Police file charges amid outcry in child maids case
After two teen girls suffered years of abuse at the hands of a Yangon tailor, police finally intervened when news of a compensation scheme ignited backlash on social media.
SWIFT backlash against a compensation scheme brokered by the Myanmar National Human Rights Commission in the case of three girls tortured for years as housemaids in Yangon’s Kyauktada township has prompted police to pursue legal action against the accused.
Police Captain Myo Thein from the Yangon Region anti-human trafficking unit told The Myanmar Times yesterday that his unit had been alerted to the case via social media, after local news outlet Myanmar Now first reported on it. An investigation has been opened under anti-human trafficking legislation, he added.
Myanmar Now, whose chief correspondent U Swe Win said he had filed a report on the abuse with Kyauktada township police months ago but saw no action taken, initially reported that there were two victims of the abuse, Ma San Kay Khaing, 17, and Ma Thazin, 16. The girls originally hailed from Bawlonekwin village in Kawhmu township and had endured years of physical violence and psychological abuse before eventually fleeing their bondage at the Ava tailoring shop on 40th Street and returning to their parents.
But the Yangon Police Force’s Facebook page yesterday said three girls had been victims, including 18-yearold Tin Tin Khaing, also from Bawlonekwin. Its Facebook page named Daw Tin Thuzar and Ma Su Mon Latt, a mother and daughter, as defendants in the case, saying they would face charges on two counts of the AntiHuman Trafficking Law.
According to the Yangon Region anti-human trafficking unit, the three girls have already been questioned regarding their experiences. Their physical injuries ranged from broken knuckles to flesh wounds inflicted with knives and scissors. Police are awaiting the results of a full medical report to complete their case file.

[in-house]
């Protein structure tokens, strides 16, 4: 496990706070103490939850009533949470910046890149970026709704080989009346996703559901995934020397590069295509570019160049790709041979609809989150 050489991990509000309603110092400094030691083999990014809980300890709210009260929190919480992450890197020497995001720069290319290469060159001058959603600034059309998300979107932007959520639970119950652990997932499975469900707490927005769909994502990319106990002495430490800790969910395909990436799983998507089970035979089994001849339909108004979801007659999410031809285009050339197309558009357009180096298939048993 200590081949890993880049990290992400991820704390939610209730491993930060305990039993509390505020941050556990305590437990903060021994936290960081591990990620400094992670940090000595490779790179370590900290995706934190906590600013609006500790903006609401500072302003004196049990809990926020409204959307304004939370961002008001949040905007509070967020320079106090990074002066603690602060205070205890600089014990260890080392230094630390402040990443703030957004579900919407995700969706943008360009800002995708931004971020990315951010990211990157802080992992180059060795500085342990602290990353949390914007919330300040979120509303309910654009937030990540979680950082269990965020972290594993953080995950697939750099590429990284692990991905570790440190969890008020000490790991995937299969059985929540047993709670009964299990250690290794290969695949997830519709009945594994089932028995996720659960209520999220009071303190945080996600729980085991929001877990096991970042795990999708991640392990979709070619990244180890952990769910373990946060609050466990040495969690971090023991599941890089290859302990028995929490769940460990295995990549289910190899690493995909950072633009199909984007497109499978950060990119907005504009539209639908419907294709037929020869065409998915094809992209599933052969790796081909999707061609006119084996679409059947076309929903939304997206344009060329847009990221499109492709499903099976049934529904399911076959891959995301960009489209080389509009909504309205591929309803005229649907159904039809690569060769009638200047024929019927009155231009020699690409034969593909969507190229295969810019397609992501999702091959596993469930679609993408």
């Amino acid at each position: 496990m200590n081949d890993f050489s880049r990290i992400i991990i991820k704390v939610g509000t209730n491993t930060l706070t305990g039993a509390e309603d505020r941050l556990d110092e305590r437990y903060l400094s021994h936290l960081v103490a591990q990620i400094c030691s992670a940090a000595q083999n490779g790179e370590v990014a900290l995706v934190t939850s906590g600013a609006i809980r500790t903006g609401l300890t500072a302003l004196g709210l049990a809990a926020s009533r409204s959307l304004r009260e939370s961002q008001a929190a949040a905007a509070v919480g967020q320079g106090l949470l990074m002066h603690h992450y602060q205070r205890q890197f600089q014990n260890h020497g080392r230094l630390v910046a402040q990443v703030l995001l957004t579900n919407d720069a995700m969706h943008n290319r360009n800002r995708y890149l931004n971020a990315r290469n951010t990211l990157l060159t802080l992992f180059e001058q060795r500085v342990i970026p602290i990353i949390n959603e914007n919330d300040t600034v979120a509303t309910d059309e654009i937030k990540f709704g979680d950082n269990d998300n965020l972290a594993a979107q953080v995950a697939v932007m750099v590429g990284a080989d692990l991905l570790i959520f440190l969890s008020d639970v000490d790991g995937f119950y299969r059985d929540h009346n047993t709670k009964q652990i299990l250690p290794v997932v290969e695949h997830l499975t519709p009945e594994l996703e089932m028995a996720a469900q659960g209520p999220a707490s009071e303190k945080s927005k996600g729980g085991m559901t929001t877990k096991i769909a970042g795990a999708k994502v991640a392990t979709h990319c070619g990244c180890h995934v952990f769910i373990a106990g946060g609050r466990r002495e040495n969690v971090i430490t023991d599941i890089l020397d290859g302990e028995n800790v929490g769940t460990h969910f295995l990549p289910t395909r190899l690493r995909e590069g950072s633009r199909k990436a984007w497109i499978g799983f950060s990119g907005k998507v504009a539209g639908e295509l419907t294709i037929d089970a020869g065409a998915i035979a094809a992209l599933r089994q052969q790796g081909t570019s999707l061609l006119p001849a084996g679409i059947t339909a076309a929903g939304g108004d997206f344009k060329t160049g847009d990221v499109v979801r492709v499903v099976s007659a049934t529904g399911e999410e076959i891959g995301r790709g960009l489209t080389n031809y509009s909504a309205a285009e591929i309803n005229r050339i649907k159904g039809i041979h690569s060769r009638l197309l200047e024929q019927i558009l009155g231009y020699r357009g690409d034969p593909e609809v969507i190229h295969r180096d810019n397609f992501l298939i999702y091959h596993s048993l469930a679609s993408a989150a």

“The owners will be jailed at least 10 or 20 years under the Anti-Human Trafficking Law,” said Pol Capt Myo Thein.
The mother and daughter’s whereabouts were not immediately clear, but Daw Tin Thuzar’s son was called into the Kyauktada Township Police Station yesterday evening for questioning.
The alleged abusers had compensated the families of the girls a combined K5 million (US$4065) on September 15, at the arrangement of the MNHRC.
But human rights groups, lawyers and international organisations quickly condemned the commission’s handling of the case once word got out this week.
U Myint Aye, executive director of Human Rights Defenders and Promoters, said yesterday that police must take action against the accused despite the MNHRC’s attempt to settle the case monetarily.
‘The owners will be jailed at least 10 or 20 years under the Anti-Human Trafficking Law.’ Police Captain Myo Thein Yangon anti-human trafficking unit
“No one should be subjected to torture by anyone. Torture is something that we have to be against. Police can’t torture, the household’s family can’t torture their home maids and a boss can’t torture his/her workers,” he said.
Lawyer U Robert Sann Aung criticised police for not taking proper action after the case was initially brought to their attention.
“Let’s say, if someone dies in a place distant from his/her hometown: Will the police not take action because they worry that the family of the victim will have difficulties in travelling to come to that place?” he said, adding, “We need to fight for justice in our country.”
Aaron Greenberg, chief of child protection for UNICEF Myanmar, said that no child should be subjected to the consequences of physical, sexual and psychological violence.
“The current cases that have attracted public attention highlight the urgent need to prevent violence against children, ensure safe reporting mechanisms are in place, and strengthen response and accountability measures,” he said.
The 7Days daily newspaper quoted MNHRC member U Zaw Win as saying the commission had done its best to handle the situation by practicing metta, or loving kindness.
Since its formation in 2011, the MNHRC has faced sustained criticism for failing to more vigorously protect and promote human rights in the country. Despite its reputation, MNHRC chair U Win Mra was named last month to the nine-member Rakhine State Advisory Commission, which has been tasked with recommending solutions to ease interreligious tensions, poverty and mass displacement of stateless Rohingya Muslims in the troubled western state.
The MNHRC will hold a press conference today in Yangon to address the compensation scheme it promoted as a means of resolving the abuse case.
Left: A trishaw drives past the Ava tailoring shop on 40th Street in Yangon’s Kyauktada township yesterday. Right: Domestic abuse victim Ma San Kay Khaing, 17, shows her scarred arms and twisted fingers while recovering in her family’s village of Bawlonekwin, Kawhmu township, yesterday.